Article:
Causal Variation in Yeast Sporulation Tends to Reside in a Pathway Bottleneck

Kim Lorenz, Barak A. Cohen

Research output: Contribution to journalArticlepeer-review

11 Scopus citations

Abstract

There has been extensive debate over whether certain classes of genes are more likely than others to contain the causal variants responsible for phenotypic differences in complex traits between individuals. One hypothesis states that input/output genes positioned in signal transduction bottlenecks are more likely than other genes to contain causal natural variation. The IME1 gene resides at such a signaling bottleneck in the yeast sporulation pathway, suggesting that it may be more likely to contain causal variation than other genes in the sporulation pathway. Through crosses between natural isolates of yeast, we demonstrate that the specific causal nucleotides responsible for differences in sporulation efficiencies reside not only in IME1 but also in the genes that surround IME1 in the signaling pathway, including RME1, RSF1, RIM15, and RIM101. Our results support the hypothesis that genes at the critical decision making points in signaling cascades will be enriched for causal variants responsible for phenotypic differences.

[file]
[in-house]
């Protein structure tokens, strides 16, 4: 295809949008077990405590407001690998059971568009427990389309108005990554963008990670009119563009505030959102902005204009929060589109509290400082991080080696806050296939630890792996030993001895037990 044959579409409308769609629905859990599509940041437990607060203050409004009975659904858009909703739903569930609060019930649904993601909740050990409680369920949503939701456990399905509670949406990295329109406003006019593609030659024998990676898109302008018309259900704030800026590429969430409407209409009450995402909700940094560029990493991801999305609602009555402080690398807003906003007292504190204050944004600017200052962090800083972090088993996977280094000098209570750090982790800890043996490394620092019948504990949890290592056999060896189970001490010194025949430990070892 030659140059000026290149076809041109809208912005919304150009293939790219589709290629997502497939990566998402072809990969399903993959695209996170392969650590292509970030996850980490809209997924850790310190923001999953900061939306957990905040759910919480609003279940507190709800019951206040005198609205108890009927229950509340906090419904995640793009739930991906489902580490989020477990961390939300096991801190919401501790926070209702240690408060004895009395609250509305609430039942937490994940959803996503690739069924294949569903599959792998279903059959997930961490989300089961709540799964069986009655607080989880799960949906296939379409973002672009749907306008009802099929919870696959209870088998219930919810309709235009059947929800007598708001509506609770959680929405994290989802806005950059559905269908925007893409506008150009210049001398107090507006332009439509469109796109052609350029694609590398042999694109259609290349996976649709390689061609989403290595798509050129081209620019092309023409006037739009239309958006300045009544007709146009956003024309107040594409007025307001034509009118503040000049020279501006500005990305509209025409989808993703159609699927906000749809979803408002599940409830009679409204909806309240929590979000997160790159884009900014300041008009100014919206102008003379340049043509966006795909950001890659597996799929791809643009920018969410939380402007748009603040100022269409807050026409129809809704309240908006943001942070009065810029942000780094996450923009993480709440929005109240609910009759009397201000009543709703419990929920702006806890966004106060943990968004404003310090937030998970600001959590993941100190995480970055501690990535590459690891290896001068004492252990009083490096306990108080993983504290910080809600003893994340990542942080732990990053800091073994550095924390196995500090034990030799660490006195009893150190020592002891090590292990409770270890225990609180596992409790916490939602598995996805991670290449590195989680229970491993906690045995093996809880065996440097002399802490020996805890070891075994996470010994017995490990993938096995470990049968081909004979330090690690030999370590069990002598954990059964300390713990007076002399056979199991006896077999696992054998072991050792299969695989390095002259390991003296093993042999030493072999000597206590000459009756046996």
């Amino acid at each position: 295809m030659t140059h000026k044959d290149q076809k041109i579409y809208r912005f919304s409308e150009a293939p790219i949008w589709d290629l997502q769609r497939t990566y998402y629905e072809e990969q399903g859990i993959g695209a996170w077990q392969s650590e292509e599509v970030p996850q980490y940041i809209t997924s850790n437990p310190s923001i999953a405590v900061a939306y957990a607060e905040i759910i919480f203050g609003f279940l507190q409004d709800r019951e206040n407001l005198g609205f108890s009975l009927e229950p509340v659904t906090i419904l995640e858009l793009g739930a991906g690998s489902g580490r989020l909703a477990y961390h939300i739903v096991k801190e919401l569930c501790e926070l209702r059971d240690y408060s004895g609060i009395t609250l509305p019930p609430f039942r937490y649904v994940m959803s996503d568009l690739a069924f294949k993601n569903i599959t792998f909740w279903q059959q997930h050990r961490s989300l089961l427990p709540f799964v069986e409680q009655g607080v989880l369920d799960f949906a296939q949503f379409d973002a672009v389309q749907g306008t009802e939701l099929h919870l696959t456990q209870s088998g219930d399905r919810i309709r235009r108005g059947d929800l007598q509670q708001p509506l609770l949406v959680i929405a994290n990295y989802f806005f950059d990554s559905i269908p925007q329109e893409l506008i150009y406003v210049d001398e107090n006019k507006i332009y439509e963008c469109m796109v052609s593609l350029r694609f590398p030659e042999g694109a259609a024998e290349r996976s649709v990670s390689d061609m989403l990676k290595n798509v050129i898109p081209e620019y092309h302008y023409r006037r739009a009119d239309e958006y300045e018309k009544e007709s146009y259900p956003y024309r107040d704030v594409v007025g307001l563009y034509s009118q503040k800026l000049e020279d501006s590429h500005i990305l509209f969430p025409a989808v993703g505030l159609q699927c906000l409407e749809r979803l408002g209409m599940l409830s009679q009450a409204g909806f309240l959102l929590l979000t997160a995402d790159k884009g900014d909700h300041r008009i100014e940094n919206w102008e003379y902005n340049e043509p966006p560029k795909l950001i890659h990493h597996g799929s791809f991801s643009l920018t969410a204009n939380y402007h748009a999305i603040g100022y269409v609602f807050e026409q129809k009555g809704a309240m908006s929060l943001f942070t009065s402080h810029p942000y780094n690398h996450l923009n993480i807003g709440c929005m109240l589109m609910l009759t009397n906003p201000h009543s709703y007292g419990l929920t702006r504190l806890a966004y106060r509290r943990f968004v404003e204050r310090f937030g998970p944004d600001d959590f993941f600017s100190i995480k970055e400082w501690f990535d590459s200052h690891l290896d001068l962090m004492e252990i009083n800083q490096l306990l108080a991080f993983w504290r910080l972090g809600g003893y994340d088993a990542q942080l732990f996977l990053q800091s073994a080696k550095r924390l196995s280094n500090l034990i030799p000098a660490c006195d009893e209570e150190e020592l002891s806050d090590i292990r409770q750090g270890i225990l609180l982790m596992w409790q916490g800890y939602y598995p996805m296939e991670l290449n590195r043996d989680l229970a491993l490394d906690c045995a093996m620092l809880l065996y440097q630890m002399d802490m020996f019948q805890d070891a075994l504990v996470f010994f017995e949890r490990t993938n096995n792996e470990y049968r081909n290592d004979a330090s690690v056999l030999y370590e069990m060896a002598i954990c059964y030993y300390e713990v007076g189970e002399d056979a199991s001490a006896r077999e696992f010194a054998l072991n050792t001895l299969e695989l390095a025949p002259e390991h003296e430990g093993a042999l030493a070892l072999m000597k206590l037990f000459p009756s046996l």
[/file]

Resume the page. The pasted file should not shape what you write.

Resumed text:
Original languageEnglish
JournalPLoS genetics
Volume10
Issue number9
DOIs
StatePublished - Sep 1 2014

Fingerprint

Dive into the research topics of 'Causal Variation in Yeast Sporulation Tends to Reside in a Pathway Bottleneck'. Together they form a unique fingerprint.

Cite this